9 Habits: Write Nonfiction


by Jason Brick

Years ago, I wrote a bestselling book called 9 Habits of Highly Profitable Writing. I’massaying a second edition now, and that process includes posting each of the habits here for you, for free. 


Editor's note. This is the first book I read as I was starting out in the business of writing. If you are serious about writing I encourage you to view the other eight habits on his website Jason Comma Brick . In fact, he was my inspiration to write the Pocket Guide: For Writers and Editors.


Habit One

This is absolutely the most important piece of advice you will ever hear about making money from your writing. It’s simple, direct and to the point. In case the name of the habit didn’t make it clear enough, I’ll say it again:

If you want to make money writing, write nonfiction.


Why do I say that? Most people who say they want to write for a living envision turning in a novel or two a year, maybe going to a book signing or a reading in the Village every summer. Doesn’t writing nonfiction defeat the whole purpose of being a writer?


I say it for about 70,000 to 100,000 reasons every year that I earn in about three hours a day. If that’s not enough to convince you on its own, let’s break down some of the facts that make this so.


The market is much larger. Specifically, the 2013 Writer’s Market contains 412 pages of listings for magazines that buy words. Forty of those pages describe magazines that buy fiction. The other 372 are nonfiction markets. The ratio is even higher with online opportunities.


The competition for that tiny fiction market is ferocious. Just about everybody has a short story or half-finished novel sitting on a hard drive somewhere. People who can write compelling nonfiction are rarer, and people who want to rarer still. On average, even professionals can expect about 2% of their submissions to new markets to get accepted. Compare to 10% for nonfiction publishers.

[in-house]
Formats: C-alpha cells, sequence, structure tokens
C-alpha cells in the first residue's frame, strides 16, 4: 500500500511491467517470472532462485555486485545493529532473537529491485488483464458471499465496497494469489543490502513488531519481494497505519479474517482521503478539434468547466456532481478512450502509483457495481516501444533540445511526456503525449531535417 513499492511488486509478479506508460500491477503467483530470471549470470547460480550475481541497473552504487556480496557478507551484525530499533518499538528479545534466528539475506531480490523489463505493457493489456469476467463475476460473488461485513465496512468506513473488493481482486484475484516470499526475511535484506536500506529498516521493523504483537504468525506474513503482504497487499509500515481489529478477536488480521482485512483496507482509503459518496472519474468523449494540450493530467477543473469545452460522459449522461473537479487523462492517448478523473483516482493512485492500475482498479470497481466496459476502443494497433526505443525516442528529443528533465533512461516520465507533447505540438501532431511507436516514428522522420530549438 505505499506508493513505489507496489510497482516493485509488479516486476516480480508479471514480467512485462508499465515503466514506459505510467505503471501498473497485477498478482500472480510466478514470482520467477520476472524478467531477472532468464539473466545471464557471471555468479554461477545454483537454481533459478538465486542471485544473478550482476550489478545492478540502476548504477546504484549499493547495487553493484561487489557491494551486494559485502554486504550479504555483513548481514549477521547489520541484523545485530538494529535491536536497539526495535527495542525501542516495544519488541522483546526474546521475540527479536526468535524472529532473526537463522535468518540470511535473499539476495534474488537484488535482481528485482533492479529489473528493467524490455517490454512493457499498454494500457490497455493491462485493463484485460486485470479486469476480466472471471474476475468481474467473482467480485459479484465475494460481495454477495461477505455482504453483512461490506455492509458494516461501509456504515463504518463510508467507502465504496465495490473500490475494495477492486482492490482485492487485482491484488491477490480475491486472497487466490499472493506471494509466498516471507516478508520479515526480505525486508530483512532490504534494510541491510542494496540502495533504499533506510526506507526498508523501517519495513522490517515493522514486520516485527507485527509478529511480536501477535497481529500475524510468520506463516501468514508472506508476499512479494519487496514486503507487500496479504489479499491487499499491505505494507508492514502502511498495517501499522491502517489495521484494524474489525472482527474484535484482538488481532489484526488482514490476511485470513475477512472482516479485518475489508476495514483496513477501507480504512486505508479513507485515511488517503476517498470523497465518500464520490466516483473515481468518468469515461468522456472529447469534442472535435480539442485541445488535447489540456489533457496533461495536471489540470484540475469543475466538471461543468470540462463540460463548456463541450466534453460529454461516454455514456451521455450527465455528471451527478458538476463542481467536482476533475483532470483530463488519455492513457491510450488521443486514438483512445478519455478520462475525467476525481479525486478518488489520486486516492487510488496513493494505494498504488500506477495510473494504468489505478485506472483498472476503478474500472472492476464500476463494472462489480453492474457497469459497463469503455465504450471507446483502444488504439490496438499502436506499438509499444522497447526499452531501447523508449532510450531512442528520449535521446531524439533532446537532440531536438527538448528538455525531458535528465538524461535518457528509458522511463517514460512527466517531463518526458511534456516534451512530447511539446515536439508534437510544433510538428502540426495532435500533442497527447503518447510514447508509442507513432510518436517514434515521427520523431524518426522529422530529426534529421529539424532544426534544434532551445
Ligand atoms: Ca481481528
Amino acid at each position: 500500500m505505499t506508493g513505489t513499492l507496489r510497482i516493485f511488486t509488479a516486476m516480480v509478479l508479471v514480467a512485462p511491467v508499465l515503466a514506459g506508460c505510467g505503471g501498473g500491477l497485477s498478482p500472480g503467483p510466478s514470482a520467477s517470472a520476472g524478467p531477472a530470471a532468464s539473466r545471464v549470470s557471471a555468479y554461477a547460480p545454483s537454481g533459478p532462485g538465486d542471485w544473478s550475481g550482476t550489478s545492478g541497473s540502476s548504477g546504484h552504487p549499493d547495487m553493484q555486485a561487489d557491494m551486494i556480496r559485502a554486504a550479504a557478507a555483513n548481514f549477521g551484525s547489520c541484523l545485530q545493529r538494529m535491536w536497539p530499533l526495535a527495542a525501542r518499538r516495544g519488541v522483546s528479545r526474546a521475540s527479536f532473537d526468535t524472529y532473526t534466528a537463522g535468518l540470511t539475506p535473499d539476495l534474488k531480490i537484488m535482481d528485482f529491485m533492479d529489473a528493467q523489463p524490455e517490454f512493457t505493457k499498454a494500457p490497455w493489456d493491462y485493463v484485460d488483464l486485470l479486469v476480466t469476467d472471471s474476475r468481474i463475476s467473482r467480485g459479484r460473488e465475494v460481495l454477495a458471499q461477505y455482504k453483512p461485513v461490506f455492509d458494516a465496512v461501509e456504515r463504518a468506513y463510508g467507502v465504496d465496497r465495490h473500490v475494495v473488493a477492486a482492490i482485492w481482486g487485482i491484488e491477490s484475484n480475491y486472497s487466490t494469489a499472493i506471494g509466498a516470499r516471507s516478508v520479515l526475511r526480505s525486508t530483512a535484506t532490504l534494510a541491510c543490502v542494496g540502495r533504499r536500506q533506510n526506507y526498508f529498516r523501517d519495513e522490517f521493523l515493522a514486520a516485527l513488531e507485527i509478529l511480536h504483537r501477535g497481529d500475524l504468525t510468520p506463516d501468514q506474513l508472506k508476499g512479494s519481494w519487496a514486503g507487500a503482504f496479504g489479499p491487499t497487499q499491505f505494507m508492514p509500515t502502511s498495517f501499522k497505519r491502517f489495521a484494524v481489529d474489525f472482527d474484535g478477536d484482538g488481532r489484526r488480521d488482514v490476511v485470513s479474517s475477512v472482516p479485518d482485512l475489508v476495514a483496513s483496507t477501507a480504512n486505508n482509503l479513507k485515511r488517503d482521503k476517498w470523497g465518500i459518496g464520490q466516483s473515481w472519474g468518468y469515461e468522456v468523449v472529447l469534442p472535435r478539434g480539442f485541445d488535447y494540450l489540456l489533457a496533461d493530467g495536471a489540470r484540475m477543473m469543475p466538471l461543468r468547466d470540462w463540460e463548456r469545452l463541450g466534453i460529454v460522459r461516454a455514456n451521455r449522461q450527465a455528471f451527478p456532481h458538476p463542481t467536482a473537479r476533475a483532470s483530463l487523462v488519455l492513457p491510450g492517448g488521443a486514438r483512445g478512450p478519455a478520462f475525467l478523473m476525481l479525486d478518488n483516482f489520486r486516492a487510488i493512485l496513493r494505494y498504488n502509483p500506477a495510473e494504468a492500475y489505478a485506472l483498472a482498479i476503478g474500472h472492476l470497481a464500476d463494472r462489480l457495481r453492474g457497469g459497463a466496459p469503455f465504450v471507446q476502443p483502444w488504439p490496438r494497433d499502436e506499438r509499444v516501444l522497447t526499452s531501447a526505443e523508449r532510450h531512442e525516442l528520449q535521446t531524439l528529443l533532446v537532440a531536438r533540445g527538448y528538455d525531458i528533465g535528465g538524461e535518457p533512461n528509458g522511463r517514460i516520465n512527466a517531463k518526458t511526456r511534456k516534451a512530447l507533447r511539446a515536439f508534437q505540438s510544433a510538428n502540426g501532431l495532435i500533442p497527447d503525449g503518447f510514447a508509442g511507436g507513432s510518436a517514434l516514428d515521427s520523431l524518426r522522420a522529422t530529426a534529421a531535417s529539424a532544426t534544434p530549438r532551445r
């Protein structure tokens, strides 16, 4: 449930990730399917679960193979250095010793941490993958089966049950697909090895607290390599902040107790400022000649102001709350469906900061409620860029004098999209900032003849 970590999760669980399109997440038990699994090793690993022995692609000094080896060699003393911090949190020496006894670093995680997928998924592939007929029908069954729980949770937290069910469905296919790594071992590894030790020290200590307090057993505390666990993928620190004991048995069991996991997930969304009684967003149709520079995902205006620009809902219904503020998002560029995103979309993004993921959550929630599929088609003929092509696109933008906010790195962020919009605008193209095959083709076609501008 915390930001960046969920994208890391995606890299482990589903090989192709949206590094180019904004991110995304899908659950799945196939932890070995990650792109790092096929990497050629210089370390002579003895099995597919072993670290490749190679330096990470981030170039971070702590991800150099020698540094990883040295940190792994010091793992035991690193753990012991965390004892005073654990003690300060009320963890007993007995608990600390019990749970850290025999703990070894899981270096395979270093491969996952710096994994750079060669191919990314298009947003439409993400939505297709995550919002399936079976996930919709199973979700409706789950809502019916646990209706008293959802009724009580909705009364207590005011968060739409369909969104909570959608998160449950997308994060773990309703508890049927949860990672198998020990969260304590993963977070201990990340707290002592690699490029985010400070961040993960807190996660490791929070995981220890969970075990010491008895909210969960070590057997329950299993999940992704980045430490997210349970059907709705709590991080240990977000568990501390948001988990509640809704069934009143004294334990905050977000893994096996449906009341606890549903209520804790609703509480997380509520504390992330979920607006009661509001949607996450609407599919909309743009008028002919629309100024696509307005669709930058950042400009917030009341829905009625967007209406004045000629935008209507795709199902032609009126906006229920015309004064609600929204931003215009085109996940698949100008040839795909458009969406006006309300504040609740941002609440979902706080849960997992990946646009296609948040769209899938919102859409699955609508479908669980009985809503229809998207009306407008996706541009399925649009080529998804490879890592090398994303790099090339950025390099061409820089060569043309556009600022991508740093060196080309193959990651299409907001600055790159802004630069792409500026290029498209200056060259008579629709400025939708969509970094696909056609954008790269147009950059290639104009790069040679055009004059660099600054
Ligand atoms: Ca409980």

Nonfiction rates per word range from 5 to 10 cents to a dollar or more. Most fiction magazines want you to give them work for “exposure” or a couple of copies of the magazine so you can show your parents. Of the fiction markets that do pay, even the high-end markets top out in the 10 to 25 cents range. An average of 2 cents per word is what you can expect starting out.


Add all of those together, multiplying each factor by the next. Using even the most generous numbers in the fiction range, and the most conservative in the nonfiction range, and here’s what you get:


See that tiny line on the left, the one that’s only visible because I doubled it from its original size? Yeah. Running the numbers above, nonfiction writing is over 200 times as profitable as fiction writing. It tell you this because my first paid nonfiction article was in the industry where I had been working before I became a writer.


When you’re wondering where you’ll find nonfiction markets to by your words, ideas and expertise, look to these options for starters.


If you like those apples, here are a few more to add to the bushel:

  • You can take a single nonfiction idea and spin it into a dozen saleable articles without looking like a jerk.